Kayhan International (Iran)

August 01 1971


The decline and fall of Sheikh Mujib

By Amir Taheri

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He had managed to advocate his Six-points with complete freedom despite the fact that the programme was a truly revolutionary one which, if implemented, would have led to a virtual end to central authority in East Pakistan. At the same time he had succeeded in holding his party together, and the Awami League which he headed with a spectrum of various political ideas and socio-economic interests. Inside his central committee there were sworn pro-Mao Communists, anti-Communist landlords and rich merchants, nihilistic student rebels, pompous middleclass lawyers and rustic jute- growers from the dark hinterland.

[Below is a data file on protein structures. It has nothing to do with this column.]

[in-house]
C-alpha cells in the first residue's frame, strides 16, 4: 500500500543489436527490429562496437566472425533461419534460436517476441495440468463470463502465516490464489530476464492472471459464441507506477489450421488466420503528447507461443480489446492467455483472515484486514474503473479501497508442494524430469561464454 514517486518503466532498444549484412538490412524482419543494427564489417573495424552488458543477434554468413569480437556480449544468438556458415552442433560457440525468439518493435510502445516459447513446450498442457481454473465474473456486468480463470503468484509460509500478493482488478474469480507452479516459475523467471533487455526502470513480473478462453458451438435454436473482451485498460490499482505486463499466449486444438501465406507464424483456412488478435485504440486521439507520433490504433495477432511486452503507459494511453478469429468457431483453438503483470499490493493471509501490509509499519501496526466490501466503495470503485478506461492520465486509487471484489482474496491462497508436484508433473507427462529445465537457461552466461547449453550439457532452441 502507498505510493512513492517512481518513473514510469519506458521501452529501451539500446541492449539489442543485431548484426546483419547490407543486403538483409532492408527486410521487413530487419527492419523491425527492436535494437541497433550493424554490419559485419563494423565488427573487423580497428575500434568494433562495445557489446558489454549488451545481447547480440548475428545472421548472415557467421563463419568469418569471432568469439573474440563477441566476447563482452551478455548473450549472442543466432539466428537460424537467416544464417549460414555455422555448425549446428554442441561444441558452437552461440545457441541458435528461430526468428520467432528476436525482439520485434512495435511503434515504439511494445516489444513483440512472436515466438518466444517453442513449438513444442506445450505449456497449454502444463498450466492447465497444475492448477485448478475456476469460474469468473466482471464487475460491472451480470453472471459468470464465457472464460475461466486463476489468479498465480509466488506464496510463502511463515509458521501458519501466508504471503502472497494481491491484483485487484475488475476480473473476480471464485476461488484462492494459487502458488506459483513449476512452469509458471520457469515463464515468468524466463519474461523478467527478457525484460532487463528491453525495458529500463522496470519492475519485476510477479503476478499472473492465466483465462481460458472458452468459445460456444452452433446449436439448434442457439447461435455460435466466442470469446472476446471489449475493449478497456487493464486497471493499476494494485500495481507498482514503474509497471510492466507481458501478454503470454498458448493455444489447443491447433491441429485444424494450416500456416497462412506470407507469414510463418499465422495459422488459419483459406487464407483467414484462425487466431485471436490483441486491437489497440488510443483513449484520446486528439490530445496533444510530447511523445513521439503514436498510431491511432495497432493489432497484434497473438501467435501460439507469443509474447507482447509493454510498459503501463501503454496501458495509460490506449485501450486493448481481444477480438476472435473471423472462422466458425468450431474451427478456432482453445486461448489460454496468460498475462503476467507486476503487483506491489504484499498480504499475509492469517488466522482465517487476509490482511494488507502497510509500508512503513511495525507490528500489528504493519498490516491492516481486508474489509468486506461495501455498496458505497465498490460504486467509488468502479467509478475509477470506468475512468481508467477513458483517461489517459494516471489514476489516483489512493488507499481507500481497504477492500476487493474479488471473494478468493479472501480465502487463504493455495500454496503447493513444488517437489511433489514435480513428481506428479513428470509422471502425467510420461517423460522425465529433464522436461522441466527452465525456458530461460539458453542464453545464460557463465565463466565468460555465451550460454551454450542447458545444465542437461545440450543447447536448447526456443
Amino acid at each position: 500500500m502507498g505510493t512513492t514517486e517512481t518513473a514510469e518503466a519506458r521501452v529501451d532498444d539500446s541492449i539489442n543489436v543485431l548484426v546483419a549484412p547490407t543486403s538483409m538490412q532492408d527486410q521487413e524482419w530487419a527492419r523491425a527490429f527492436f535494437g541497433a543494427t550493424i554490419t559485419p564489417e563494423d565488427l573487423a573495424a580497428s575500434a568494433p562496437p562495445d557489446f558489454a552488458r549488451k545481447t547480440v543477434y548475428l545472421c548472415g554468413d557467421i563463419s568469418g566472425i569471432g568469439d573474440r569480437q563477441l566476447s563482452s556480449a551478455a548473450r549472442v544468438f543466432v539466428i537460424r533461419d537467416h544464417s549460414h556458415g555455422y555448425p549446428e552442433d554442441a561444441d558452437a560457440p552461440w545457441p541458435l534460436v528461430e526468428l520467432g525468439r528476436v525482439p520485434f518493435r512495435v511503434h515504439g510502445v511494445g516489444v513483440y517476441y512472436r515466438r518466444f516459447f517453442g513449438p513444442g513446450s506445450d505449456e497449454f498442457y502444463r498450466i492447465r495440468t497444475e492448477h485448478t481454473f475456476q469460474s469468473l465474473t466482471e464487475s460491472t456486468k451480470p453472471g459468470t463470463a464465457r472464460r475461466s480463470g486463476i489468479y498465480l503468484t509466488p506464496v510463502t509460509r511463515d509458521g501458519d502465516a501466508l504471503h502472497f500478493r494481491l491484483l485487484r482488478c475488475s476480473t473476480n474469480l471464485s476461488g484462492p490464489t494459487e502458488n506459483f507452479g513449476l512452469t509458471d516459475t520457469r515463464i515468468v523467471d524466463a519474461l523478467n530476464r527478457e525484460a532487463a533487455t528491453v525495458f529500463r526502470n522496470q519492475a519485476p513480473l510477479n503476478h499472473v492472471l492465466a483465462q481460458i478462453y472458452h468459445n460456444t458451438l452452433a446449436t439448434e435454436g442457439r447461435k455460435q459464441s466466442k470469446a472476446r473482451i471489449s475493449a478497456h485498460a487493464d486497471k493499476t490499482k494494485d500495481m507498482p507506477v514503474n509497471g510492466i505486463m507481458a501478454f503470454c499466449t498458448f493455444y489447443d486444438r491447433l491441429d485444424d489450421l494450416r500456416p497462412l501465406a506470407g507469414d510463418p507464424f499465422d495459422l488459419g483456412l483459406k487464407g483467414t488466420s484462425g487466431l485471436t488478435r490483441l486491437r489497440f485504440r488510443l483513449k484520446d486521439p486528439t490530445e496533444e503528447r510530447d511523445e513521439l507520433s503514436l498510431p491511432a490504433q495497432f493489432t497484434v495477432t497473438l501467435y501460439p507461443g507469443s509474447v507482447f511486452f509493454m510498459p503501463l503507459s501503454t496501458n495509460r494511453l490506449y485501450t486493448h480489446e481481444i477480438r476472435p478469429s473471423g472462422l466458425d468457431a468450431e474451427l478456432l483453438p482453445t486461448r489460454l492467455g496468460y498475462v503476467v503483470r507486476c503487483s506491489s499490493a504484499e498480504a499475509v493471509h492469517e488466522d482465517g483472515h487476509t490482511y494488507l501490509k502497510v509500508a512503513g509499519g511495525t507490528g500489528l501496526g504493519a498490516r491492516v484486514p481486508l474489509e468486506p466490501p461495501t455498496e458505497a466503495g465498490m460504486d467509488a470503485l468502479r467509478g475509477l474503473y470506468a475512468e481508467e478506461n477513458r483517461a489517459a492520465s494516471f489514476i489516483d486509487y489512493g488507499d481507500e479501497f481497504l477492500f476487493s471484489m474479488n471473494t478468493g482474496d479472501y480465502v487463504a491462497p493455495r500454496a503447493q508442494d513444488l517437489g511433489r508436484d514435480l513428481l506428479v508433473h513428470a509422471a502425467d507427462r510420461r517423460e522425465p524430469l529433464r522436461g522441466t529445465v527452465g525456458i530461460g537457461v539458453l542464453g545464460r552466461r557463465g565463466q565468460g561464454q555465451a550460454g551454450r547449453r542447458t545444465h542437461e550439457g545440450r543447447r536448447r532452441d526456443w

The election had been held for the formation of a constituent assembly that would write a constitution for Pakistan. But in the last days of March the Sheikh, no doubt, egged on by his extremist lieutenants, asked the military government to agree to an immediate transfer of power to the assembly.

In doing so he was encouraged by numerous West Pakistani leaders including Qayyum Khan of the Muslim League and other lesser figures such as Air-Marshal Asghar Khan, Nasrullah and Mian Mumtaz Daulatana. So he thought that his call for an immediate end of martial law and the hand over of power to the assembly would be backed by the West Pakistanis as well. The only man he did not count on was: Zulfiqar Ali Bhutto, Chairman of the West Pakistani People’s Party—the second largest group in the assembly that never met.


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